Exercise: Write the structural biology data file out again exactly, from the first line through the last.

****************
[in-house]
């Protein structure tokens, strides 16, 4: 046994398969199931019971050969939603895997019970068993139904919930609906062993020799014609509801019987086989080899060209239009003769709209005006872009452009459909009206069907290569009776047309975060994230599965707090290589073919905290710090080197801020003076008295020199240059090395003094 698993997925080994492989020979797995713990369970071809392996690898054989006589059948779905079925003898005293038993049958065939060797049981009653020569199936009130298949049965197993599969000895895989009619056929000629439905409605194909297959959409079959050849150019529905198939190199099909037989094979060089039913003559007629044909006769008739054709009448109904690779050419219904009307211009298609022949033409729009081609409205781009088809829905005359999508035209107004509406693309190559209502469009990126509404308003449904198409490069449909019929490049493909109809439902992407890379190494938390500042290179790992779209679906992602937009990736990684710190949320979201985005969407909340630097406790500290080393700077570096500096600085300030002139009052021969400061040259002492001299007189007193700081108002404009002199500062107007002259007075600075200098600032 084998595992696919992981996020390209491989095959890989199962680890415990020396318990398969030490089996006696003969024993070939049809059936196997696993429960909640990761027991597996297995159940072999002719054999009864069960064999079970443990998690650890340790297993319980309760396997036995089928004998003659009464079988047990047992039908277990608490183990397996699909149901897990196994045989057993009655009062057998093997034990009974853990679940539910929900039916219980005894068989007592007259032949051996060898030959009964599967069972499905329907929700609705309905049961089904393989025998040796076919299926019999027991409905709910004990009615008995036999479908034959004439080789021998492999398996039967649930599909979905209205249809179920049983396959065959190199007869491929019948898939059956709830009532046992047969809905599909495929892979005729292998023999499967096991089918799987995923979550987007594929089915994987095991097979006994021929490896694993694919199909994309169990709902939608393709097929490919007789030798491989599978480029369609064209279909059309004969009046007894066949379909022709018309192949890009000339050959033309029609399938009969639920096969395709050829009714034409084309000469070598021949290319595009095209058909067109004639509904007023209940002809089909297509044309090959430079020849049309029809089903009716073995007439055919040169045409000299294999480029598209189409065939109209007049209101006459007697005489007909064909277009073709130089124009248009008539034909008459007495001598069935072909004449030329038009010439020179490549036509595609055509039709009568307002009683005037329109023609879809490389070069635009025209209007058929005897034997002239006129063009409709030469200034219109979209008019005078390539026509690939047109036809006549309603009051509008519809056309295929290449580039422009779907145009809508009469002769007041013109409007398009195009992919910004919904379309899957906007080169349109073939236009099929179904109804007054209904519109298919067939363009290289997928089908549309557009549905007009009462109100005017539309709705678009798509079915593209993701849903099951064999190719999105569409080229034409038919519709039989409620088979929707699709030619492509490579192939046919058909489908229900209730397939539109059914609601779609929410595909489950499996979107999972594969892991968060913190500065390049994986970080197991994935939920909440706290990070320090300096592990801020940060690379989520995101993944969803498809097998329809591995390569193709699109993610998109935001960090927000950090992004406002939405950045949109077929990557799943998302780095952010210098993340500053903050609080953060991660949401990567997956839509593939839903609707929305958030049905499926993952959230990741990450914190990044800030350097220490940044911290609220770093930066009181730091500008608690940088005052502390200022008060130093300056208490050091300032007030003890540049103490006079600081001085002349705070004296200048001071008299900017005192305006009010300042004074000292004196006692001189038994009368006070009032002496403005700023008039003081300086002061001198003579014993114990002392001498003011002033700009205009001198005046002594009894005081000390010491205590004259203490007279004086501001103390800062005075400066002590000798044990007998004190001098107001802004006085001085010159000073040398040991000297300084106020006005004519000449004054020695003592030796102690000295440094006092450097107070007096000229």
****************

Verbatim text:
[in-house]
């Protein structure tokens, strides 16, 4: 046994398969199931019971050969939603895997019970068993139904919930609906062993020799014609509801019987086989080899060209239009003769709209005006872009452009459909009206069907290569009776047309975060994230599965707090290589073919905290710090080197801020003076008295020199240059090395003094 698993997925080994492989020979797995713990369970071809392996690898054989006589059948779905079925003898005293038993049958065939060797049981009653020569199936009130298949049965197993599969000895895989009619056929000629439905409605194909297959959409079959050849150019529905198939190199099909037989094979060089039913003559007629044909006769008739054709009448109904690779050419219904009307211009298609022949033409729009081609409205781009088809829905005359999508035209107004509406693309190559209502469009990126509404308003449904198409490069449909019929490049493909109809439902992407890379190494938390500042290179790992779209679906992602937009990736990684710190949320979201985005969407909340630097406790500290080393700077570096500096600085300030002139009052021969400061040259002492001299007189007193700081108002404009002199500062107007002259007075600075200098600032 084998595992696919992981996020390209491989095959890989199962680890415990020396318990398969030490089996006696003969024993070939049809059936196997696993429960909640990761027991597996297995159940072999002719054999009864069960064999079970443990998690650890340790297993319980309760396997036995089928004998003659009464079988047990047992039908277990608490183990397996699909149901897990196994045989057993009655009062057998093997034990009974853990679940539910929900039916219980005894068989007592007259032949051996060898030959009964599967069972499905329907929700609705309905049961089904393989025998040796076919299926019999027991409905709910004990009615008995036999479908034959004439080789021998492999398996039967649930599909979905209205249809179920049983396959065959190199007869491929019948898939059956709830009532046992047969809905599909495929892979005729292998023999499967096991089918799987995923979550987007594929089915994987095991097979006994021929490896694993694919199909994309169990709902939608393709097929490919007789030798491989599978480029369609064209279909059309004969009046007894066949379909022709018309192949890009000339050959033309029609399938009969639920096969395709050829009714034409084309000469070598021949290319595009095209058909067109004639509904007023209940002809089909297509044309090959430079020849049309029809089903009716073995007439055919040169045409000299294999480029598209189409065939109209007049209101006459007697005489007909064909277009073709130089124009248009008539034909008459007495001598069935072909004449030329038009010439020179490549036509595609055509039709009568307002009683005037329109023609879809490389070069635009025209209007058929005897034997002239006129063009409709030469200034219109979209008019005078390539026509690939047109036809006549309603009051509008519809056309295929290449580039422009779907145009809508009469002769007041013109409007398009195009992919910004919904379309899957906007080169349109073939236009099929179904109804007054209904519109298919067939363009290289997928089908549309557009549905007009009462109100005017539309709705678009798509079915593209993701849903099951064999190719999105569409080229034409038919519709039989409620088979929707699709030619492509490579192939046919058909489908229900209730397939539109059914609601779609929410595909489950499996979107999972594969892991968060913190500065390049994986970080197991994935939920909440706290990070320090300096592990801020940060690379989520995101993944969803498809097998329809591995390569193709699109993610998109935001960090927000950090992004406002939405950045949109077929990557799943998302780095952010210098993340500053903050609080953060991660949401990567997956839509593939839903609707929305958030049905499926993952959230990741990450914190990044800030350097220490940044911290609220770093930066009181730091500008608690940088005052502390200022008060130093300056208490050091300032007030003890540049103490006079600081001085002349705070004296200048001071008299900017005192305006009010300042004074000292004196006692001189038994009368006070009032002496403005700023008039003081300086002061001198003579014993114990002392001498003011002033700009205009001198005046002594009894005081000390010491205590004259203490007279004086501001103390800062005075400066002590000798044990007998004190001098107001802004006085001085010159000073040398040991000297300084106020006005004519000449004054020695003592030796102690000295440094006092450097107070007096000229």